Ten Questions with Jeffrey Kalmikoff, Chief Creative Officer of skinnyCorp/Threadless

Threadless T-Shirts - Designer Clothing Submissions - Tees, Tshirts and T shirts!.jpg

Threadless is a very interesting company because of how it has “community-sourced” its product design. If you had told me that a company could succeed by running weekly tshirt design contests and then selling the winning designs, I would have told you that you’re nuts. I met Jeffrey during my tour of the Threadless offices a few weeks ago and posed these questions to him after my most enjoyable visit.

  1. Question: What is your business model?

    Answer: In a nutshell, our business is based upon the idea of “customer co-creation” or “user innovation” or “crowdsourcing” or whatever the next buzzword for it is. Truth be told, when Threadless first began, we did what we did because it seemed logical to us.

    As entrepreneurs with no formal business training, you go with your gut. It wasn’t until 2004 when Jake, Jacob and I were invited to speak at MIT for Eric Von Hippel that we found out that what we were doing had a name: user innovation.

    Threadless is an ongoing, online tee shirt design competition. Designers download a template and upload a design. Each design is scored on its own for seven days. The designs are voted on from 0-5 by our community of registered users. Currently, we have a little over 500,000 of them. There’s not real set “end date” for a contest as each design is available for scoring for seven days from the time it was submitted. However, each week we release seven new designs and two reprints to sale on our site.

    The designer of each winning tee receives $2000 in cash and prizes: $1500 cash, $300 gift certificate to Threadless and a membership to the 12-club, a monthly subscription-based line of tees. We receive about 150 submissions per day and have printed a little over 900 designs. We currently sell about 80-90 thousand tees per month and ship them from our Chicago office/warehouse.

  2. Question: What do you tell your parents that you do?

    Answer: I’m pretty up-front with my parents about the whole thing. I made sure from the beginning that they understood well enough to tell other people. Threadless is a viral community—who’s going talk about something you’re doing more than your mother? Besides, if you can’t clearly and effectively convey to your parents what exactly you do, you’ll have no chance of explaining it to anyone else. It’s really easy with my Dad though, as he’s a very accomplished and well-respected businessman.

  3. Question: How old is the oldest employee in Threadless?

    Answer: I think our oldest employee is thirty three. Regardless of recorded, legal age – you’d never guess how old anyone in our office is. Most people tend to guess about 5 years too young.

  4. Question: Do you look at Threadless as a “user-generated, long-tail, Web 2.0 company” or a “retailer of cool tshirts”?

    Answer: Threadless is certainly user generated. It’s certainly long-tail. I hesitate to call ourselves a “web 2.0” company because I really hate that term. I don’t understand why people feel the need to categorize the web into versions. It’s easier to think of it as what’s new. Innovation doesn’t happen in planned, organized, measured steps that you can attach segmented numbering systems to. It just happens.

    Nobody called automobiles “car 2.0” when the automatic transmission was invented. It was simply easier to use. Anyway, to answer the question directly, I’d say we’re both. Threadless is a skinnyCorp project that is a retailer of cool tees, and also a company that relies on users to create content, make decisions, and ultimately shape its own future.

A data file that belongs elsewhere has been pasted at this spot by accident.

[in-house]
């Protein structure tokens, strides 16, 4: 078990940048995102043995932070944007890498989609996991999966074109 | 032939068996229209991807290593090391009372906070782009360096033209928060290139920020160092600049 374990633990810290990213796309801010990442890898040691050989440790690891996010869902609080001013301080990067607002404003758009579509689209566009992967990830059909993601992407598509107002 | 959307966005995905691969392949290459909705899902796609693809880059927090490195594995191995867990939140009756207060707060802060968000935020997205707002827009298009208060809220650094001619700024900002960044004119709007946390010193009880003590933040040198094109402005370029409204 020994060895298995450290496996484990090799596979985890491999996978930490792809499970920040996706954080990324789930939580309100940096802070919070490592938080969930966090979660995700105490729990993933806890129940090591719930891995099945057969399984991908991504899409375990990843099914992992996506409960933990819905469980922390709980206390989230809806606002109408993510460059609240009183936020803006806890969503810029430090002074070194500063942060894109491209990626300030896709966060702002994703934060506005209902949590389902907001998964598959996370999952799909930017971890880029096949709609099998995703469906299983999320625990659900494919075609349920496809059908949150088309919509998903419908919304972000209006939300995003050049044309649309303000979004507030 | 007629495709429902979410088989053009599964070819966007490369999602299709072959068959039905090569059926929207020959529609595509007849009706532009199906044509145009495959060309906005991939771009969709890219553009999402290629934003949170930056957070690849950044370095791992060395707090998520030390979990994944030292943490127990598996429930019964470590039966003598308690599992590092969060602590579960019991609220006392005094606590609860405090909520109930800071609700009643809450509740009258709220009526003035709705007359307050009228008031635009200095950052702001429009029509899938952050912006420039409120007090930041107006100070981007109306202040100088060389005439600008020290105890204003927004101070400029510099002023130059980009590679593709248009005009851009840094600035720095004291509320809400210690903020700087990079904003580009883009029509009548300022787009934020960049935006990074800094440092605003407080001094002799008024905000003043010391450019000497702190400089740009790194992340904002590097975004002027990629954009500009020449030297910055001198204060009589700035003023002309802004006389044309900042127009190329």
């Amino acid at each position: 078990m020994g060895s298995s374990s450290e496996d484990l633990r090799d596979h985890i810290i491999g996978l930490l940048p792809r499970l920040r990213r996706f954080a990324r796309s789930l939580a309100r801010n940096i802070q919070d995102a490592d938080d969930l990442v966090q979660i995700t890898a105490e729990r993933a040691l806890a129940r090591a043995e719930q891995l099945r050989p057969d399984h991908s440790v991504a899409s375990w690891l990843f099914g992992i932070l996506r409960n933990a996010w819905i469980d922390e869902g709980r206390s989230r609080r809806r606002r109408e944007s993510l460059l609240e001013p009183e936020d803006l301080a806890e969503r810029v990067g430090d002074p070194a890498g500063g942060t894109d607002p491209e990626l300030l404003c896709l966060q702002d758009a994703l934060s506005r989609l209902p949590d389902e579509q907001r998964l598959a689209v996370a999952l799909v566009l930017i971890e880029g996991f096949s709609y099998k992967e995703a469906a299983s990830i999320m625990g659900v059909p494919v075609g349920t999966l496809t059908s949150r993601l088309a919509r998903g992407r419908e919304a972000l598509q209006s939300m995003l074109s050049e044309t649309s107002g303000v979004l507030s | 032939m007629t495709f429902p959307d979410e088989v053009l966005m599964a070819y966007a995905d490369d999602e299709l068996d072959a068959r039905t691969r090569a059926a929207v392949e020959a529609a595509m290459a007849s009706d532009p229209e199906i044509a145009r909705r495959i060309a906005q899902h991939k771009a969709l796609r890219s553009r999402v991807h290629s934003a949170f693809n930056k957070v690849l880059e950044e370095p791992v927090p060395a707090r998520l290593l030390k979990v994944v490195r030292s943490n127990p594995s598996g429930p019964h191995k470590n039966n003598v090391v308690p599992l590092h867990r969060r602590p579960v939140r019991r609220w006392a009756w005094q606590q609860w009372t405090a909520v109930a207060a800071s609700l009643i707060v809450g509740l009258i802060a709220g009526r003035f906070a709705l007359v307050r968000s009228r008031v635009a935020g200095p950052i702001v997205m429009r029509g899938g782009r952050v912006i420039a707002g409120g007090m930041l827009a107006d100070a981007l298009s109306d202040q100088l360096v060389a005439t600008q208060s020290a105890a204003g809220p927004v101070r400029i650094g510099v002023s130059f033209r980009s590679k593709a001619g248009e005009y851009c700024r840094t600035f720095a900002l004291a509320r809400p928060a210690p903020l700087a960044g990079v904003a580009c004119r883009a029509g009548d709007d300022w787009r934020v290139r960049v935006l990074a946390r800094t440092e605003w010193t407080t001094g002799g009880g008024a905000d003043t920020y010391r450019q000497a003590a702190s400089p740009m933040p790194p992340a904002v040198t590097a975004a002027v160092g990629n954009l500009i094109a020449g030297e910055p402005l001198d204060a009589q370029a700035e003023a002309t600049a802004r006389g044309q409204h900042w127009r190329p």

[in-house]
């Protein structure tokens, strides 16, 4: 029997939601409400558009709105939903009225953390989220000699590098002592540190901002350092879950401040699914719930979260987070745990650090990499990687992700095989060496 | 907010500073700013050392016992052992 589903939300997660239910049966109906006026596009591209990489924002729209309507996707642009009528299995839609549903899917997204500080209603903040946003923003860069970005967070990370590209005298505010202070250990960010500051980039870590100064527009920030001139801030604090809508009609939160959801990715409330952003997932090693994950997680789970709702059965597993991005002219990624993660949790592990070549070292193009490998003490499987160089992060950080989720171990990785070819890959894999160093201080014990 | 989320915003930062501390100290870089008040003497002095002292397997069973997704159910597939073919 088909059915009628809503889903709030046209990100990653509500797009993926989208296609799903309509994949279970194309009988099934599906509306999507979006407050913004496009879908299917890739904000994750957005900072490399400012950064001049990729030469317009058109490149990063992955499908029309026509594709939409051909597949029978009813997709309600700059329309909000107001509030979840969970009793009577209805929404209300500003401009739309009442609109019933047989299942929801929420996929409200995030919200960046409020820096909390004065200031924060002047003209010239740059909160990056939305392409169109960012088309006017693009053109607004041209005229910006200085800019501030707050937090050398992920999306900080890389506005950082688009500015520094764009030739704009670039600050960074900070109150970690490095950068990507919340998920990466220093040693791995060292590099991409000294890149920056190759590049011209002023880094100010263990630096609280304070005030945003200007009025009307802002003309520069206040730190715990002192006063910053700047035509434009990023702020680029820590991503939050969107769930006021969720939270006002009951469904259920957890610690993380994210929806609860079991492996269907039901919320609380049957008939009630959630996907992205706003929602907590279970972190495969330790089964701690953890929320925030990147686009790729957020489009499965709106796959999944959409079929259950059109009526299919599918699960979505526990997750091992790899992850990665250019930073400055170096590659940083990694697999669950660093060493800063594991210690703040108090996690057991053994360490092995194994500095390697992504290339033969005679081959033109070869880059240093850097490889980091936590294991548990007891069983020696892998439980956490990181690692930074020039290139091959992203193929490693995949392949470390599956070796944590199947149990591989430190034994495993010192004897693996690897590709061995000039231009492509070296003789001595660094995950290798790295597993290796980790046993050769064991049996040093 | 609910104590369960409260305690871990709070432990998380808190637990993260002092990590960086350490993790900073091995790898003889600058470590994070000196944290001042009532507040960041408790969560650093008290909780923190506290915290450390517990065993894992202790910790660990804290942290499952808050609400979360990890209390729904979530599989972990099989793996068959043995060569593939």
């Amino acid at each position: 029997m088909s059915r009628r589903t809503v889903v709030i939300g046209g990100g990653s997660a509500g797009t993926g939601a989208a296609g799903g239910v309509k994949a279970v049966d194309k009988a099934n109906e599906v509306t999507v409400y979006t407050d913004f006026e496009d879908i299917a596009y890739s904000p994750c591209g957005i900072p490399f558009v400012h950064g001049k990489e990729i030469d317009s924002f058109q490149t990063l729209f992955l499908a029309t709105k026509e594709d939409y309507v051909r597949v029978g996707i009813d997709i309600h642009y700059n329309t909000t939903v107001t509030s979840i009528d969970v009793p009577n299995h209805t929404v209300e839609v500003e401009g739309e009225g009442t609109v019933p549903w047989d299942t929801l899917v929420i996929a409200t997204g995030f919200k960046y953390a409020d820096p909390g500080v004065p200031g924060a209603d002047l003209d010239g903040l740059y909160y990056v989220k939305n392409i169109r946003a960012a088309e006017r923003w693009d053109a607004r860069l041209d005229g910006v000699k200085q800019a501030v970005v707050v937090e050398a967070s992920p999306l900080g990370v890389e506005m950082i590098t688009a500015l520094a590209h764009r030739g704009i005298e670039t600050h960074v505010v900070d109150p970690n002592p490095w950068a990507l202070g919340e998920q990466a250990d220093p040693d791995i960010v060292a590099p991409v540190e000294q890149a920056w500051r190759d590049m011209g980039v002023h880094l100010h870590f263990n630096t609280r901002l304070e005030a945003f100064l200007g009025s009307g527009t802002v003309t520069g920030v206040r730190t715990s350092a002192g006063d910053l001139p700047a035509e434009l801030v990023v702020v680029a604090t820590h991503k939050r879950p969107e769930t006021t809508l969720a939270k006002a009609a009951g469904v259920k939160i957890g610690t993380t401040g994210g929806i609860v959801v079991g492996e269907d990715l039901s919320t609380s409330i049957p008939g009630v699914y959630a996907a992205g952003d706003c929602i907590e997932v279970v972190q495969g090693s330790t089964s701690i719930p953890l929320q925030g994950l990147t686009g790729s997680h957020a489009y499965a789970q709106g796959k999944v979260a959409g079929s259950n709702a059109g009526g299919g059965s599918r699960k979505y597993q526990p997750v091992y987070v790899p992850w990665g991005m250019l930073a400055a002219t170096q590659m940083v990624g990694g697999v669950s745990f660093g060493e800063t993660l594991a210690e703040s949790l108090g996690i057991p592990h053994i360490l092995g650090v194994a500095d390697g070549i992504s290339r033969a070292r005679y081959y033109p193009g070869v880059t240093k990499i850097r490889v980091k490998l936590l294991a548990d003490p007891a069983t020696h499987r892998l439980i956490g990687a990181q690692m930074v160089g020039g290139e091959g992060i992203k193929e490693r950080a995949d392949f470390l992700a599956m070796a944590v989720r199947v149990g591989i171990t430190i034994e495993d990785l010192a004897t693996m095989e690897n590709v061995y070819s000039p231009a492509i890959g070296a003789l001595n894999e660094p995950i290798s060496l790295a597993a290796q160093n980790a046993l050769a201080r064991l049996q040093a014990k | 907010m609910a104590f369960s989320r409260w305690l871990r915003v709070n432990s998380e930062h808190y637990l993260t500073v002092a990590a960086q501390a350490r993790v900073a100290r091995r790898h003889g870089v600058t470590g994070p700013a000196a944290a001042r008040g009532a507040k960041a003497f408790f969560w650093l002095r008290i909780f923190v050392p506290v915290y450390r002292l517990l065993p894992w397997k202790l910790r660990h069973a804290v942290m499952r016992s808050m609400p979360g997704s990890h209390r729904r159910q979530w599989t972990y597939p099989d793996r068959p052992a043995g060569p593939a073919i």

5. Question: Who is your venture capital investor?

    Answer: We took on a minority investment for the purposes of resources and not because we needed money to build the business. Our investor, Insight Venture Partners, is unique in that they invest in companies who are already successful and are looking for guidance, and not just needing seed money. They’re a spectacular group of people and have helped us immensely in our desire to blanket the globe with 30-single ring spun cotton slathered in fabric ink.

  6. Question: Does Threadless’s effort in forums, podcasting, etc really increase sales or are they just fun/cool things to do?

    Answer: Both, most likely. Honestly, we’ve never really measured their effects because it’d be really boring to do so. Participating in the forums, definitely helps to people understand that the owners and employees of the company really are part of the community and don’t sit up on high looking down onto our business. Most everyone who works for us was part of the Threadless community before they were employed, so it’s a pretty natural thing. The podcast—who knows—but it’s really fun!

  7. Question: What’s the story with the Airstream podcasting trailer?

    Answer: When we originally began doing the podcast, Charlie’s “office” went through many iterations. First, he was at a desk—deep in the warehouse where the tees helped to drown out the sound of the work. That was short lived.

    The second version or, Studio 2.0, was a converted workspace in our office around which we built walls, a ceiling, and a door. We covered the walls in foam and carpet to try to insulate it from the sound. During the summer, Charlie would sit in there in his underwear because it was so hot. That place smelled awful.

    When we moved into our new space, we planned on building Charlie a proper recording studio. I have a friend who builds them professionally, so we were going to have him do that. It never panned out, and at some point someone said, “We should buy an Airstream and gut it and turn it into Charlie’s studio.” That was pretty much the end of that discussion and next thing you know, we have a 1962 Airstream Bambi in our office that Charlie records out of.

  8. Question: What do you want to be when Threadless grows up: Amazon, Wal-Mart, FaceBook, Crazy Shirts, QuickSilver, IDEO?